Are you fast enough to compete in the coming speed-to-market war?
When consumers step into a furniture store or surf the store’s website today, they’re not just comparing it to other furniture stores or other furniture sites. Instead their expectations are being set by every other site they visit (retail, social media or otherwise) and every other store they enter.
When the average consumer buys a piece of furniture and they’re told it will take six, eight or 12 weeks, they’re not saying to themselves, “Well, that’s a week better than the other furniture store told me.” What they’re thinking instead is that most any website can deliver something acceptable — notice I didn’t say the same, I said acceptable — in a much shorter time frame.
For most consumers today time is their most precious commodity. They will spend more for it and will vote with their dollars for anyone who can help them save it. And there’s a whole new generation of furniture-trained e-commerce disruptors, often with their own manufacturing operations, taking dead aim at those consumers.
To remain competitive in an environment where the speed-to-market bar is consistently being raised requires a level of logistical sophistication and commitment that goes far beyond what was required as little as a decade ago. To help retailers and manufacturers not only compete but excel at the highest levels, Furniture Today’s Logistics Symposium this year will focus squarely on the issues that will shape speed to market in the coming years.
The theme this year, Breaking the Bottlenecks: 10xing Speed to Market, will look across the supply chain from factory to consumer floor, from waterfront to white glove delivery, to identify the critical areas and strategies that retailers and manufacturers need to succeed in today’s hyper-speed marketplace.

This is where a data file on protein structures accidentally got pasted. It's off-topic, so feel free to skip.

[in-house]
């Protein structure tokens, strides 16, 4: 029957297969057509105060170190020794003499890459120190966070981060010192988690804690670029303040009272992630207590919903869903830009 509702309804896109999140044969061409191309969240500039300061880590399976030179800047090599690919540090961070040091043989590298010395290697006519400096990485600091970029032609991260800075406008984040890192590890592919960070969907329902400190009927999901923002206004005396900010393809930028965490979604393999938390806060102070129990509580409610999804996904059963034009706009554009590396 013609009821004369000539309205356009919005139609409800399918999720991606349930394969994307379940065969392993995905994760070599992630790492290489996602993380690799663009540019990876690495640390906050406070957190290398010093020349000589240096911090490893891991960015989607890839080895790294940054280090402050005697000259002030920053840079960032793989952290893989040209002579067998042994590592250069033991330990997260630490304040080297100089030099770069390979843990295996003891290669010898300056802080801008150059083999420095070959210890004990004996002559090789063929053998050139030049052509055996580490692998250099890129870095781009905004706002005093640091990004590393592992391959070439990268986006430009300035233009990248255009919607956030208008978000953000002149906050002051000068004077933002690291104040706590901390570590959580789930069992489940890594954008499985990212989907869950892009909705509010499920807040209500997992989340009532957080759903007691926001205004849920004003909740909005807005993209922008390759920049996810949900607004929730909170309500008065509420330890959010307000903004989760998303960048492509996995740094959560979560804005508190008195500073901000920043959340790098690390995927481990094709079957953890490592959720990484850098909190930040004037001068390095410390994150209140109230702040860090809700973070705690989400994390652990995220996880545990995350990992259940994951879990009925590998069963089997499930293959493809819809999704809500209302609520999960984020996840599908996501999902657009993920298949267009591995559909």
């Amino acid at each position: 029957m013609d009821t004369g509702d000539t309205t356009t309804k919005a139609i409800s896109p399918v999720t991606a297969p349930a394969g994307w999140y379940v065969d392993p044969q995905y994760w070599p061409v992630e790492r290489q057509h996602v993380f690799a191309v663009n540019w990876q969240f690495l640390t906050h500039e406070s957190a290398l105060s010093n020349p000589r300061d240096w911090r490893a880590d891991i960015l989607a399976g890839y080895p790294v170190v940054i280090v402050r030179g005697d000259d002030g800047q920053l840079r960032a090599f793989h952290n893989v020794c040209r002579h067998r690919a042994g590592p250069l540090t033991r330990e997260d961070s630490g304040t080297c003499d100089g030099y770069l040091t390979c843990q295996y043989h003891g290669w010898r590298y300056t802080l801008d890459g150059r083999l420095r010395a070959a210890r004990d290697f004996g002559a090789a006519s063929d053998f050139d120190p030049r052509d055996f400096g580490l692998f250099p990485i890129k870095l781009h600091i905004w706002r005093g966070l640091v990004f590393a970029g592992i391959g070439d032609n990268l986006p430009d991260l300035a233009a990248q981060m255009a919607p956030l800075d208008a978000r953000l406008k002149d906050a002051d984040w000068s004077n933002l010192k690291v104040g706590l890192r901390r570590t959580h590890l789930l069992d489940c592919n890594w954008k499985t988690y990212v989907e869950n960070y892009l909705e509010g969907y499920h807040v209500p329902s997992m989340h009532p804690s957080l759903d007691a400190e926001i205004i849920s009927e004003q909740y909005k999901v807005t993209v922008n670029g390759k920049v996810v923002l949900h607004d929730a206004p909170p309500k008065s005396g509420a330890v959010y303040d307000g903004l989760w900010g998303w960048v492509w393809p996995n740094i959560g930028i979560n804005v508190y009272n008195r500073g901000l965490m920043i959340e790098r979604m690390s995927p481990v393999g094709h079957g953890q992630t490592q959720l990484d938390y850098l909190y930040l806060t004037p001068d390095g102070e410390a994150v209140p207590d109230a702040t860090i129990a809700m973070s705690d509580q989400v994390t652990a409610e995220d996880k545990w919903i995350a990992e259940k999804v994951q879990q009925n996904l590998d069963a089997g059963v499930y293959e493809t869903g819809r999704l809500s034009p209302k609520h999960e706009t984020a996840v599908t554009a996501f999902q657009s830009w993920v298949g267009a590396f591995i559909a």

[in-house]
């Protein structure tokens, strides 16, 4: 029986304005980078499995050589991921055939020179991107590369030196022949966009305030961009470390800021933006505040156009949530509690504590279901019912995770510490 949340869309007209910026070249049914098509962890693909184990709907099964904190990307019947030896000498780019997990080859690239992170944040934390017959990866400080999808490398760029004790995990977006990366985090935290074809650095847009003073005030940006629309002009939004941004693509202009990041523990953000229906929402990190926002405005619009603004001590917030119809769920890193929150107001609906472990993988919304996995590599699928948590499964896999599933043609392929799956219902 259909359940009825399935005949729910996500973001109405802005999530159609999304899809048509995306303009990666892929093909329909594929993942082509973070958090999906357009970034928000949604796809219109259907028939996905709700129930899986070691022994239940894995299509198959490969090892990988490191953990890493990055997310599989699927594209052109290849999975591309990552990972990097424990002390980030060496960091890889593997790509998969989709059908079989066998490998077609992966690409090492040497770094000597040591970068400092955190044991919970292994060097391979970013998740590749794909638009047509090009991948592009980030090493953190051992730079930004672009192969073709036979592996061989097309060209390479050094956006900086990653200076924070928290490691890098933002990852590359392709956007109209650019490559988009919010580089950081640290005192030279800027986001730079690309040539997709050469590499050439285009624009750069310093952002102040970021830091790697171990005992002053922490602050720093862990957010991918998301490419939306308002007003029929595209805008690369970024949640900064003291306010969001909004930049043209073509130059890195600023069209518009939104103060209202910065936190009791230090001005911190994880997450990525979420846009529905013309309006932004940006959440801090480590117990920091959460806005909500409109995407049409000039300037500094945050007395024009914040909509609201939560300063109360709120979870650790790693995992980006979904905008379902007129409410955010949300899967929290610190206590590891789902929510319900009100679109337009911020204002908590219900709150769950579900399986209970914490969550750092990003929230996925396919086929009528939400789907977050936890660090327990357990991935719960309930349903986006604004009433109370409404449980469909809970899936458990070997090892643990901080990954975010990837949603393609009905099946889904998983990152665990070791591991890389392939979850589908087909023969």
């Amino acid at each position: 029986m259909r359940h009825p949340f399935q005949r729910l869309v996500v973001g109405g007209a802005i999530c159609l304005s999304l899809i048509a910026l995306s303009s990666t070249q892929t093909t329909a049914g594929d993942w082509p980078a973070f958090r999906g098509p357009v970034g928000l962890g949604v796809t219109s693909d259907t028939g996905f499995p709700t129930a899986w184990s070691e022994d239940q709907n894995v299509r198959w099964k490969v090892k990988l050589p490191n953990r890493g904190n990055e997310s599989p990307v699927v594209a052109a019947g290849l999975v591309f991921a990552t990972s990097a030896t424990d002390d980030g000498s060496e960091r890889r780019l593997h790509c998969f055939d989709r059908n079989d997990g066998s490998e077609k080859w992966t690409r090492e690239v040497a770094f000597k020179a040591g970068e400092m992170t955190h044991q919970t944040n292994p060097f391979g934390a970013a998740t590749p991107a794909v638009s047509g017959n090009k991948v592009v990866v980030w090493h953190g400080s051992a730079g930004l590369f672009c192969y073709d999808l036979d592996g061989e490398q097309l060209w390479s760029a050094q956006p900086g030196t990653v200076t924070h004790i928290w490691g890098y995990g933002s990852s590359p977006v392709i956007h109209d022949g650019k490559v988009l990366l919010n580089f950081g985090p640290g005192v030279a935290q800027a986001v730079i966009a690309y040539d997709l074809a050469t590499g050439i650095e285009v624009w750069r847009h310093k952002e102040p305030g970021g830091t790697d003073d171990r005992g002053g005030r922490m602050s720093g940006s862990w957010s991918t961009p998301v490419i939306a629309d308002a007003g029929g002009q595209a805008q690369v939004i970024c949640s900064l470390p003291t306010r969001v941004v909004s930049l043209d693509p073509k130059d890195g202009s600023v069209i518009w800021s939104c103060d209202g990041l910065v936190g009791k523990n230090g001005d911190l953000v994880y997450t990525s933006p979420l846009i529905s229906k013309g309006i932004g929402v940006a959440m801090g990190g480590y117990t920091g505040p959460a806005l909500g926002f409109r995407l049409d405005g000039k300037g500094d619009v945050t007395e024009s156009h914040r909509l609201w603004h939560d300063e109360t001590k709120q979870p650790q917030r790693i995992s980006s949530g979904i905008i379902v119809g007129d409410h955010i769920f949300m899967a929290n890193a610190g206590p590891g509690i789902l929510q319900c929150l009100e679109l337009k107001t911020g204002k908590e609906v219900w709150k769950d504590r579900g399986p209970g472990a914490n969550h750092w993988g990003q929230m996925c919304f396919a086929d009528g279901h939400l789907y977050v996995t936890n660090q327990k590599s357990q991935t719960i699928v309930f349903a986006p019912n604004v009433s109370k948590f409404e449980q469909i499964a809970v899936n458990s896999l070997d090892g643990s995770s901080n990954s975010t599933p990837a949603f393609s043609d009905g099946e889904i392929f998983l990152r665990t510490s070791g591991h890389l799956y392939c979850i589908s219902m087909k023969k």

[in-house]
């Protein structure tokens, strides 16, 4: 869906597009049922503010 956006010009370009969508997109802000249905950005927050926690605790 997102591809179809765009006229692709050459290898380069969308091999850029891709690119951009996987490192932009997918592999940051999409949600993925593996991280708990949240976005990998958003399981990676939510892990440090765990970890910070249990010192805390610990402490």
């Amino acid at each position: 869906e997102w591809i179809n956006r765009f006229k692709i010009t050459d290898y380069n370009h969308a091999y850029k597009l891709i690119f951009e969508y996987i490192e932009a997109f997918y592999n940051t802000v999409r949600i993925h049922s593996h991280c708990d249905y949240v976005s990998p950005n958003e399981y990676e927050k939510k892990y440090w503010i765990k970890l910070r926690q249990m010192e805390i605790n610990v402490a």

With so much attention focused on emerging technologies, our keynote this year is Mike Cammisa, vice president safety, technology and connectivity at the American Trucking Assn. He will explore the latest technologies impacting the trucking industry, including the eagerly anticipated rollout of automated vehicles.
Once viewed as science fiction, the technology, even as it continues to evolve, will exert a growing influence on furniture delivery processes and has profound near-term implications for critical hours of service regulations set to take effect later this year.
This is just one of the areas where industry experts will offer tips, techniques and best practices for eliminating or avoiding jams in the logistic pipeline.
- Could longshoremen strikes cripple U.S. ports?
- Will shipping bankruptcies send ocean freight costs skyrocketing?
- Is the long-discussed trucker shortage about to leave goods undelivered?
- Could the new administration’s import and customs policies leave your goods in limbo?
There’s only one way to find out. See you June 13-14 at High Point University.
Steve Lowsky, President/CEO of Middle Market Strategies on what makes a company great now